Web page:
A “potentially historic” geomagnetic storm is forecast for this weekend and it appears Utahns might be able to catch a glimpse of an aurora borealis from it.

The Space Weather Prediction Center, a division of the National Oceanic and Atmospheric Administration, issued a Severe (G4) Geomagnetic Storm Watch on Thursday, something it last did in January 2005. The alert states at least five coronal mass ejections — large expulsions of plasma and magnetic field from the sun — are expected to reach Earth between Friday and Sunday.

"Several strong flares have been observed over the past few days and were associated with a large and magnetically complex sunspot cluster, which is 16 times the diameter of Earth," the agency wrote.

A G4 storm is the second-strongest on the center's geomagnetic scale. The solar expulsions can potentially disrupt communications, as well as other technologies like the electric power grid, navigation, radio and satellite operations, the center wrote on Friday.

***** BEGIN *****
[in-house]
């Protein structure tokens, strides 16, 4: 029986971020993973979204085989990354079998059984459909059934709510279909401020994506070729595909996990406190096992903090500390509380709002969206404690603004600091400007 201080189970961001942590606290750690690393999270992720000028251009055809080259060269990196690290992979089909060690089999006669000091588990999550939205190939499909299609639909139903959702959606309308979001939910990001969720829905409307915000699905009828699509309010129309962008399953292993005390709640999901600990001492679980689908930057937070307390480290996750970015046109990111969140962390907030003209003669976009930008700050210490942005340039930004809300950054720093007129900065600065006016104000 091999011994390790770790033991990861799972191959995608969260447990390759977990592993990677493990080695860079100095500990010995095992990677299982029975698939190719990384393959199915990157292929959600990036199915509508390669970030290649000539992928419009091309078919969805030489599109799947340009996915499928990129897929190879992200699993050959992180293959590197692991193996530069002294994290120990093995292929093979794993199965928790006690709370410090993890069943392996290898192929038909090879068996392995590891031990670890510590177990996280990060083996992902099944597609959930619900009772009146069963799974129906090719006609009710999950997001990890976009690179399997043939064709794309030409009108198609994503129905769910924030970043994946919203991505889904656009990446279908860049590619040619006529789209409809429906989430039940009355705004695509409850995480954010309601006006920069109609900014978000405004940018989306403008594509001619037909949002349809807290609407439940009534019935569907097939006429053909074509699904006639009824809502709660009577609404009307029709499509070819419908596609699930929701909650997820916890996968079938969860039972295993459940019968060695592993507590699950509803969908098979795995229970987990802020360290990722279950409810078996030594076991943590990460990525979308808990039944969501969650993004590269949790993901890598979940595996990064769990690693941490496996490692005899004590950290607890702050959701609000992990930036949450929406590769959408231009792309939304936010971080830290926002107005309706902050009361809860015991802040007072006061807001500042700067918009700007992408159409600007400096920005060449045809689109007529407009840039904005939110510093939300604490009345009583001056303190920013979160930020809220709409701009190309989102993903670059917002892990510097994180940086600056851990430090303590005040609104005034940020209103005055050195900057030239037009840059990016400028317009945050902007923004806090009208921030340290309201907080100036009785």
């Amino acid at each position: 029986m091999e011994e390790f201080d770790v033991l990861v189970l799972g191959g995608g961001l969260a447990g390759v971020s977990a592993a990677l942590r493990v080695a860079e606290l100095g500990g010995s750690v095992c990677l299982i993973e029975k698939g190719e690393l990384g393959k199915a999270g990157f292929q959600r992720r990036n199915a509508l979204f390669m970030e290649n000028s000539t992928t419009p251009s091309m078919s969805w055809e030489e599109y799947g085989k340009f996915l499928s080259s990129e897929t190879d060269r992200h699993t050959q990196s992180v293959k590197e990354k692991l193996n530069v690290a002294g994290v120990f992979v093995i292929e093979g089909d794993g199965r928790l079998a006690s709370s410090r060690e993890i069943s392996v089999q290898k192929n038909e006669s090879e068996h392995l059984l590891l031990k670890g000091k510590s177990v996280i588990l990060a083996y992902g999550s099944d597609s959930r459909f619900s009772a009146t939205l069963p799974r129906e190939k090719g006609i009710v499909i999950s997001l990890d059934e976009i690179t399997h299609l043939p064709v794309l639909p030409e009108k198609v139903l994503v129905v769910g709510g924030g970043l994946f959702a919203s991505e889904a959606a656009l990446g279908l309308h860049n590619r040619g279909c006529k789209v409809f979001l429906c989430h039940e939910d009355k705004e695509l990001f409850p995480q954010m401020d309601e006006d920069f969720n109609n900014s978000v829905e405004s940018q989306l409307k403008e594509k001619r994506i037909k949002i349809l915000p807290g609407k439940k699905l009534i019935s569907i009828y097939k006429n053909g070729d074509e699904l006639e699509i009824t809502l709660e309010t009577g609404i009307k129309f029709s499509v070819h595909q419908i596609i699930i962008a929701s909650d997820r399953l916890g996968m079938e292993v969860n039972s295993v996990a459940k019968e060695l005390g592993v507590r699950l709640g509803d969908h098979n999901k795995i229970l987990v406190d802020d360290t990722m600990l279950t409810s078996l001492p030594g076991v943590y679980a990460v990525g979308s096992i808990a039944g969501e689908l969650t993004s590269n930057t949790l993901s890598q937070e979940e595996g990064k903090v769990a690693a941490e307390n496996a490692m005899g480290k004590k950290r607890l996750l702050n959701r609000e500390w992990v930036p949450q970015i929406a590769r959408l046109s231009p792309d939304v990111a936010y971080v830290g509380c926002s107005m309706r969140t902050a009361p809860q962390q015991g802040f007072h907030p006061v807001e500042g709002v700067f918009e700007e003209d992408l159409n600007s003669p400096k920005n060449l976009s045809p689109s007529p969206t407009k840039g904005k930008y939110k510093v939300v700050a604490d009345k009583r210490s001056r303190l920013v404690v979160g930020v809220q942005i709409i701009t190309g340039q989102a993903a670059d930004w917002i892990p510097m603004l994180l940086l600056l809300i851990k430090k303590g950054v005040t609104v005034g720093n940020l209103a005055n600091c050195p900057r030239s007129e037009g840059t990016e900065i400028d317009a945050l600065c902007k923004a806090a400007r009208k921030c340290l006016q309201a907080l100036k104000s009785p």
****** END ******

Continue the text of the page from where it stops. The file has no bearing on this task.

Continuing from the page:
Clinton Wallace, the center's director, said it's "an unusual and potentially historic event."

It'll also create a strong aurora borealis — also known as the northern lights — that could be visible for many parts of the U.S. this weekend, including in Utah.

KSL meteorologist Matt Johnson says 11 p.m. Friday to 3 a.m. Saturday is shaping up to be the best opportunity to view the celestial event, especially in the extreme parts of northern Utah, based on the solar forecast.

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It helps that it may be less cloudy in the region during these times.

The National Weather Service forecast calls for 10-25% cloud cover throughout most of northern Utah late Friday and early Saturday. Various spots near the Wasatch Front may reach 35-45% and heavier cloud cover is possible in parts of southern Utah.

The northern lights occur when the sun's ejections reach the Earth's magnetic field, causing the solar ions to glow in a visual spectacle, as noted by the National Weather Service. The events are more common in areas closer to the North Pole, such as Alaska and Canada, but larger storms — such as the one forecast this week — can travel farther south.

Idaho, Montana, Oregon, Washington and Wyoming appear to have stronger viewing odds among Western states within the Lower 48 from the latest geomagnetic storm. The Space Weather Prediction Center wrote states as far south as Alabama could be in luck this weekend.

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